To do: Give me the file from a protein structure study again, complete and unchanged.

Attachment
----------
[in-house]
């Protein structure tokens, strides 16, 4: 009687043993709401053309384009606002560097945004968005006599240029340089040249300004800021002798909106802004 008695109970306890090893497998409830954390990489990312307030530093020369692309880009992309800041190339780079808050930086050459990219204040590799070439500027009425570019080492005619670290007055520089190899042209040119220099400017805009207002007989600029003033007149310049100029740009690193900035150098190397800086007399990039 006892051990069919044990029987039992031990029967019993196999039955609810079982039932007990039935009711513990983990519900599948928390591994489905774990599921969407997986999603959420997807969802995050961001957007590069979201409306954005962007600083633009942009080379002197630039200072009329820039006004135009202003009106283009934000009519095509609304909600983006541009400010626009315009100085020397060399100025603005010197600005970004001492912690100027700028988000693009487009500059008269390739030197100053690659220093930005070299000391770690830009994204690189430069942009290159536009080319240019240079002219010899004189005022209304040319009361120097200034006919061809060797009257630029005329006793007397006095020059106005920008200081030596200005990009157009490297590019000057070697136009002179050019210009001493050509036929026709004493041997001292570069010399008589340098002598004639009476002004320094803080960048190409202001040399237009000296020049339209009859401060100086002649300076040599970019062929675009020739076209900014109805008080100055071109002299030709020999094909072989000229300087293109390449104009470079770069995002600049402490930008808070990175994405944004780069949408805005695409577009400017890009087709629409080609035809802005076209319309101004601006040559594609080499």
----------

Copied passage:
[in-house]
């Protein structure tokens, strides 16, 4: 009687043993709401053309384009606002560097945004968005006599240029340089040249300004800021002798909106802004 008695109970306890090893497998409830954390990489990312307030530093020369692309880009992309800041190339780079808050930086050459990219204040590799070439500027009425570019080492005619670290007055520089190899042209040119220099400017805009207002007989600029003033007149310049100029740009690193900035150098190397800086007399990039 006892051990069919044990029987039992031990029967019993196999039955609810079982039932007990039935009711513990983990519900599948928390591994489905774990599921969407997986999603959420997807969802995050961001957007590069979201409306954005962007600083633009942009080379002197630039200072009329820039006004135009202003009106283009934000009519095509609304909600983006541009400010626009315009100085020397060399100025603005010197600005970004001492912690100027700028988000693009487009500059008269390739030197100053690659220093930005070299000391770690830009994204690189430069942009290159536009080319240019240079002219010899004189005022209304040319009361120097200034006919061809060797009257630029005329006793007397006095020059106005920008200081030596200005990009157009490297590019000057070697136009002179050019210009001493050509036929026709004493041997001292570069010399008589340098002598004639009476002004320094803080960048190409202001040399237009000296020049339209009859401060100086002649300076040599970019062929675009020739076209900014109805008080100055071109002299030709020999094909072989000229300087293109390449104009470079770069995002600049402490930008808070990175994405944004780069949408805005695409577009400017890009087709629409080609035809802005076209319309101004601006040559594609080499």